Martin Paetzold, Principle Investigator of the Mars Radio Science observation is smiling. This morning, before the flyby, he admits to having been anxious. “There was a very small probability of an occultation at closest approach,” he says. It was a very small possibility but if it happened, Phobos would have blocked the signal with Earth at the critical moment.
There is nothing to be anxious about any more. Closest approach took place at 20:55 CET. It took 6 minutes and 34 seconds for signals to cross the volume of space between Phobos and Earth, and be received on Earth.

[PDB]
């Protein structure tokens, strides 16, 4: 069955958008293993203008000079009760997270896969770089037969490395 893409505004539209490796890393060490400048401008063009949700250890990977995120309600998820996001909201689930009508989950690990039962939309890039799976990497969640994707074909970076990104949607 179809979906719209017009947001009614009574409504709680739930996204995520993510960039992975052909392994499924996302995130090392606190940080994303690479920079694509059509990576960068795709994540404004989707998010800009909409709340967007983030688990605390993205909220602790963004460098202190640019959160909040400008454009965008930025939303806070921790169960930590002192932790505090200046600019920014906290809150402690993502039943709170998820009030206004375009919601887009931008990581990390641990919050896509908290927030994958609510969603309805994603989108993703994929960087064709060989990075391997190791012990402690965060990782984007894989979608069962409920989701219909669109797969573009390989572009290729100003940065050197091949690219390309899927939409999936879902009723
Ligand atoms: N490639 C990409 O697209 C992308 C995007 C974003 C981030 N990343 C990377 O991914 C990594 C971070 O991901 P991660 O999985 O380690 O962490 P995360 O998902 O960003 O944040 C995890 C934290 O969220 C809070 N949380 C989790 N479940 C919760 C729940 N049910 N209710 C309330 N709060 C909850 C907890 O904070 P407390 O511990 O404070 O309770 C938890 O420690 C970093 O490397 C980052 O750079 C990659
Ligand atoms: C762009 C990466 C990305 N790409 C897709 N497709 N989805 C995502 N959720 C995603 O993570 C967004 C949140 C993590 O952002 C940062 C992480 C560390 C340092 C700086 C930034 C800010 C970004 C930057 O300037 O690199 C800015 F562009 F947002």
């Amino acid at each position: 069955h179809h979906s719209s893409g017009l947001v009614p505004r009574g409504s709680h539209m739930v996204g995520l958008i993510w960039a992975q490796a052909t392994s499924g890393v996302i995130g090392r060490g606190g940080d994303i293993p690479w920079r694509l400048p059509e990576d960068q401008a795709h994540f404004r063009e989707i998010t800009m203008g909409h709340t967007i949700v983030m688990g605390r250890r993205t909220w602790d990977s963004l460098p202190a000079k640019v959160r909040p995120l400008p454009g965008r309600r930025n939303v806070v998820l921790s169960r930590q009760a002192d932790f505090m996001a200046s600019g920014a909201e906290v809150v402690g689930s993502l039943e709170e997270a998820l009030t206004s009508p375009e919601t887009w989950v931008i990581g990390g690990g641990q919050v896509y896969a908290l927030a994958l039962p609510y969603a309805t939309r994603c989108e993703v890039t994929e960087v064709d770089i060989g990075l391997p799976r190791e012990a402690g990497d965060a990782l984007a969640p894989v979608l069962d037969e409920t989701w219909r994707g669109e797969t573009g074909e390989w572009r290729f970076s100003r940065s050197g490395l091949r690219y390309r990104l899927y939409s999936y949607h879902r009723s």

If the occultation had taken place, it would have created a gap in the data of five to ten minutes whilst the signal link was re-established with the spacecraft. “We would have had to extrapolate between the two data sets and that would not have been good. Now we have continuous data,” says Paetzold.
The team will receive the data on Friday, and they will begin the full analysis once they receive the precise orbit determination of Mars Express on its way into the flyby. They hope to assess the data and the preliminary results in about two weeks time.
Let the analysis begin! -- Stuart